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Bret Harte High School, Angels Camp
Culture clash

Bret Harte students explore the world through trivia, exotic foods

  • 1 min to read
Culture clash

History teacher Mitchell Hodson endeavors to hold down pig snout at the Bret Harte High School World Culture Bowl on March 27.

Hundreds of students squeezed into the Bret Harte High School theater last week to watch some of their most daring classmates and teachers compete in the annual World Culture Bowl – a rowdy game show affair that incorporates international trivia and unusual foods.

“When we first started doing it, we only had about 20 people,” said Spanish teacher David Brady, who conceptualized the bowl with fellow teacher and Renaissance adviser Verne Johnson seven years ago. “We were doing other academic bowls and wanted something interactive, using all your senses.”

Now, Brady said, student enthusiasm for the event rivals that of homecoming rallies.

Culture clash

Senior Mini Avila, right, battles anxiety over eating a chicken foot, while teammate Karlee Juarez, background, powers through.

Culture clash
Culture clash

The crowd was on the edge of their seats as history teacher Mitchell Hodson managed to swallow a pig snout against all apparent odds, with the bucket-toting “Barf Buddies” waiting in the wings. Later, they went wild as sophomore wrestler Kodiak Stephens scarfed down an entire balut – a boiled fetal duck egg traditionally served in Southeast Asia – and licked his fingers with gusto.

This year’s winners were Ariana Kirkendall, Jayce Macredes, Daniel Abando, Brayden Walkee, and science teacher Keith Maurer from Team Peru. Each student on the team won $150 in cash, raised by the Bret Harte Spanish Honor Society, and a $300 scholarship provided by Renaissance, a student-run program that recognizes academic excellence and improvement.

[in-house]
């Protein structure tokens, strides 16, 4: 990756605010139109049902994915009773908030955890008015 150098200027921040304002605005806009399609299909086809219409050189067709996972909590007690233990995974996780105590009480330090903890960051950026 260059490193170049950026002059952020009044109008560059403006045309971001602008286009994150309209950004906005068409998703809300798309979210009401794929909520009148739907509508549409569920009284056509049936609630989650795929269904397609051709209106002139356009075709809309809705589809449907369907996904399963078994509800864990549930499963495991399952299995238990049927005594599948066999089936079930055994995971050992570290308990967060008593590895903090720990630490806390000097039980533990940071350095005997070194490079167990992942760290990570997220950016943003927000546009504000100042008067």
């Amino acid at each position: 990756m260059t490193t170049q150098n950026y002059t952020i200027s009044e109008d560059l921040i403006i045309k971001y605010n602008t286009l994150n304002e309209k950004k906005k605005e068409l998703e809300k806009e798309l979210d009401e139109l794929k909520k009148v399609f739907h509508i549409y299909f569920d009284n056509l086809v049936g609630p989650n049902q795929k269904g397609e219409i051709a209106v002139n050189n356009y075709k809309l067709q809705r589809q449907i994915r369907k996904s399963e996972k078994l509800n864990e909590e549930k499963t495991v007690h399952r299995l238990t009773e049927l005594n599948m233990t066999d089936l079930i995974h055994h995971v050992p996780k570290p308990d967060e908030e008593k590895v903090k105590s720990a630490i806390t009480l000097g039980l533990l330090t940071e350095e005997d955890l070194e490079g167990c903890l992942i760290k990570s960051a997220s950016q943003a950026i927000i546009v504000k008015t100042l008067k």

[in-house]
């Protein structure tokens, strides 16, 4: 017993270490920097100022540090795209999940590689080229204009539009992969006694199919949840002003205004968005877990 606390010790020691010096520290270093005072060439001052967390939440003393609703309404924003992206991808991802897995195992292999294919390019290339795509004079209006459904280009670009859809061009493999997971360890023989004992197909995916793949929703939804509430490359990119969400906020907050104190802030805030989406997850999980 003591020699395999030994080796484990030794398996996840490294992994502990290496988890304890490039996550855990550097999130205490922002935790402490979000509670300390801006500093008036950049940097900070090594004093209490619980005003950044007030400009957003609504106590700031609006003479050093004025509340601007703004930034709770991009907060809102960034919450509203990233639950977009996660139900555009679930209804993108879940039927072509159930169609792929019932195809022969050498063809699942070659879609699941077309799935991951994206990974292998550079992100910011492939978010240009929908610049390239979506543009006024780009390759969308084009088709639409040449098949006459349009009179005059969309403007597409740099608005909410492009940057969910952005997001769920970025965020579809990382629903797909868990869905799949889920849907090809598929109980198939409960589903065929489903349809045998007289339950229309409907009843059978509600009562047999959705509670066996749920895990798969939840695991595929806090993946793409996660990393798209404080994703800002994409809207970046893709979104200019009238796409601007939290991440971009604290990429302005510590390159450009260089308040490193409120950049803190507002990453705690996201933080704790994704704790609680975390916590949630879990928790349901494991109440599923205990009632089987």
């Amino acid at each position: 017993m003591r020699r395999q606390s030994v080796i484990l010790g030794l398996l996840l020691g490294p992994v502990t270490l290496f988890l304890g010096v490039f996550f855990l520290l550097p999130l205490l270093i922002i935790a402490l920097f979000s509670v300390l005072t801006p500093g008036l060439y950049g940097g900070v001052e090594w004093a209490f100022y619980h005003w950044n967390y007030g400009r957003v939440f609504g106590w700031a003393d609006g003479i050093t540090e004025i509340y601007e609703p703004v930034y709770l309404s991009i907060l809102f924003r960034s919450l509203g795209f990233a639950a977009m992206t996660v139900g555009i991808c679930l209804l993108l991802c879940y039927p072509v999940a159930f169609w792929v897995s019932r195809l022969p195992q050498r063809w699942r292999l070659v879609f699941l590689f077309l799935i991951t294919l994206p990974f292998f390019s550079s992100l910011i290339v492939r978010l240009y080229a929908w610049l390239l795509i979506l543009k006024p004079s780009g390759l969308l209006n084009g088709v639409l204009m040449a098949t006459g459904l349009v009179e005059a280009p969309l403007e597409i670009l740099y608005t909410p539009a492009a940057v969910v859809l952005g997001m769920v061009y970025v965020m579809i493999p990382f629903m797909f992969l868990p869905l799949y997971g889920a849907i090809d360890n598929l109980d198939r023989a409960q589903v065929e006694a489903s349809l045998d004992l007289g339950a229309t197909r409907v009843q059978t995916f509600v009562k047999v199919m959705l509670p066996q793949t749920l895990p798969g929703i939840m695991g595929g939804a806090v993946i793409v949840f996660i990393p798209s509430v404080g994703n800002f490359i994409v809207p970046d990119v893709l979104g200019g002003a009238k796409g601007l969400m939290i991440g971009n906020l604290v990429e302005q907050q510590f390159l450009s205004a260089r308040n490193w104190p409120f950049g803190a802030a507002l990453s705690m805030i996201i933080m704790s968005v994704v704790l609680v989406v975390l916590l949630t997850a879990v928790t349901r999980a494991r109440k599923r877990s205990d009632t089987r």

In addition to the allure of cash and the excitement of watching a classmate eat a chicken foot, the competition offers valuable exposure to cultural customs that a Calaveras County teen may never otherwise encounter.

Culture clash

Sophomore Kodiak Stephens, below, devours boiled fetal duck eggs during the competition.

“The whole point of (the bowl) is to learn that these things aren’t gross – they’re part of another culture,” said senior Michaela O’Donnell, president of Spanish Honor Society, which organizes the event.

“You can eat so many different things,” said Spanish Honor Society member Leah Cottrell, who emceed the bowl on March 27, along with fellow senior Ellie Tafjen.

That lesson was perhaps most evident when junior Karlee Juarez remarked that the larvae tasted like “burnt broccoli.”

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Dakota graduated from Bret Harte in 2013 and went to Davidson College, NC where she earned a bachelor's degree in Arab studies. After spending time studying in the Middle East and Europe, she is happy to be home, writing about the community she loves.

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